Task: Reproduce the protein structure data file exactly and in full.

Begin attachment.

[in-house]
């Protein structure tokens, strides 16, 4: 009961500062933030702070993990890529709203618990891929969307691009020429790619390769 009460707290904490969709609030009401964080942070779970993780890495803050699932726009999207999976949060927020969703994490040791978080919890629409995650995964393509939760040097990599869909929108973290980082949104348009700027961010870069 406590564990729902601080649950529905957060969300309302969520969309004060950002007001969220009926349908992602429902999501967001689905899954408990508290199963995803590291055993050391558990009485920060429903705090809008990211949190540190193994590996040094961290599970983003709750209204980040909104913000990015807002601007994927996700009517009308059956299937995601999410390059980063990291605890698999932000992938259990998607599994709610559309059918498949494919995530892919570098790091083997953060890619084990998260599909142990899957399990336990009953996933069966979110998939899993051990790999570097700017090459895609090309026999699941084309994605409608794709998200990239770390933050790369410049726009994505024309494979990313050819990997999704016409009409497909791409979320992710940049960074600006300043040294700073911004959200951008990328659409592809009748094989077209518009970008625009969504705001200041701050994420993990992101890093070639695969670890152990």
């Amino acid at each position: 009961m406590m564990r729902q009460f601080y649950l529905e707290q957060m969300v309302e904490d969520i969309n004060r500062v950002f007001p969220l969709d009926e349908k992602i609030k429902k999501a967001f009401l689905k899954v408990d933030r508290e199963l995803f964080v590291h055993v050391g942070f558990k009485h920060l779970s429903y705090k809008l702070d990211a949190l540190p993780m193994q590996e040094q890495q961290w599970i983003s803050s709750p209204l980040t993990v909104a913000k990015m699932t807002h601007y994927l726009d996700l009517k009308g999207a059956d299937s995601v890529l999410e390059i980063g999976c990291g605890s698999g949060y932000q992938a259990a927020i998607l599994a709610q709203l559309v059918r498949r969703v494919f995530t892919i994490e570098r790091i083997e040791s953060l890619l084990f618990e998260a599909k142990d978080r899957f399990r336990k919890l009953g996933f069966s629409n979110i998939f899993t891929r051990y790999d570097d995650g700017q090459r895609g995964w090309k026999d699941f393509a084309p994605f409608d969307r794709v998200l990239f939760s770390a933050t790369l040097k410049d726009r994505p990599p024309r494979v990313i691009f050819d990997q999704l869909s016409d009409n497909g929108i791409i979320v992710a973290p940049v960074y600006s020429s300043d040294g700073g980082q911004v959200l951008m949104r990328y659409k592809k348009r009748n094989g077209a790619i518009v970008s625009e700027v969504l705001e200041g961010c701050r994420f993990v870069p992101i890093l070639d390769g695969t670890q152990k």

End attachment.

[in-house]
């Protein structure tokens, strides 16, 4: 009961500062933030702070993990890529709203618990891929969307691009020429790619390769 009460707290904490969709609030009401964080942070779970993780890495803050699932726009999207999976949060927020969703994490040791978080919890629409995650995964393509939760040097990599869909929108973290980082949104348009700027961010870069 406590564990729902601080649950529905957060969300309302969520969309004060950002007001969220009926349908992602429902999501967001689905899954408990508290199963995803590291055993050391558990009485920060429903705090809008990211949190540190193994590996040094961290599970983003709750209204980040909104913000990015807002601007994927996700009517009308059956299937995601999410390059980063990291605890698999932000992938259990998607599994709610559309059918498949494919995530892919570098790091083997953060890619084990998260599909142990899957399990336990009953996933069966979110998939899993051990790999570097700017090459895609090309026999699941084309994605409608794709998200990239770390933050790369410049726009994505024309494979990313050819990997999704016409009409497909791409979320992710940049960074600006300043040294700073911004959200951008990328659409592809009748094989077209518009970008625009969504705001200041701050994420993990992101890093070639695969670890152990």
């Amino acid at each position: 009961m406590m564990r729902q009460f601080y649950l529905e707290q957060m969300v309302e904490d969520i969309n004060r500062v950002f007001p969220l969709d009926e349908k992602i609030k429902k999501a967001f009401l689905k899954v408990d933030r508290e199963l995803f964080v590291h055993v050391g942070f558990k009485h920060l779970s429903y705090k809008l702070d990211a949190l540190p993780m193994q590996e040094q890495q961290w599970i983003s803050s709750p209204l980040t993990v909104a913000k990015m699932t807002h601007y994927l726009d996700l009517k009308g999207a059956d299937s995601v890529l999410e390059i980063g999976c990291g605890s698999g949060y932000q992938a259990a927020i998607l599994a709610q709203l559309v059918r498949r969703v494919f995530t892919i994490e570098r790091i083997e040791s953060l890619l084990f618990e998260a599909k142990d978080r899957f399990r336990k919890l009953g996933f069966s629409n979110i998939f899993t891929r051990y790999d570097d995650g700017q090459r895609g995964w090309k026999d699941f393509a084309p994605f409608d969307r794709v998200l990239f939760s770390a933050t790369l040097k410049d726009r994505p990599p024309r494979v990313i691009f050819d990997q999704l869909s016409d009409n497909g929108i791409i979320v992710a973290p940049v960074y600006s020429s300043d040294g700073g980082q911004v959200l951008m949104r990328y659409k592809k348009r009748n094989g077209a790619i518009v970008s625009e700027v969504l705001e200041g961010c701050r994420f993990v870069p992101i890093l070639d390769g695969t670890q152990k």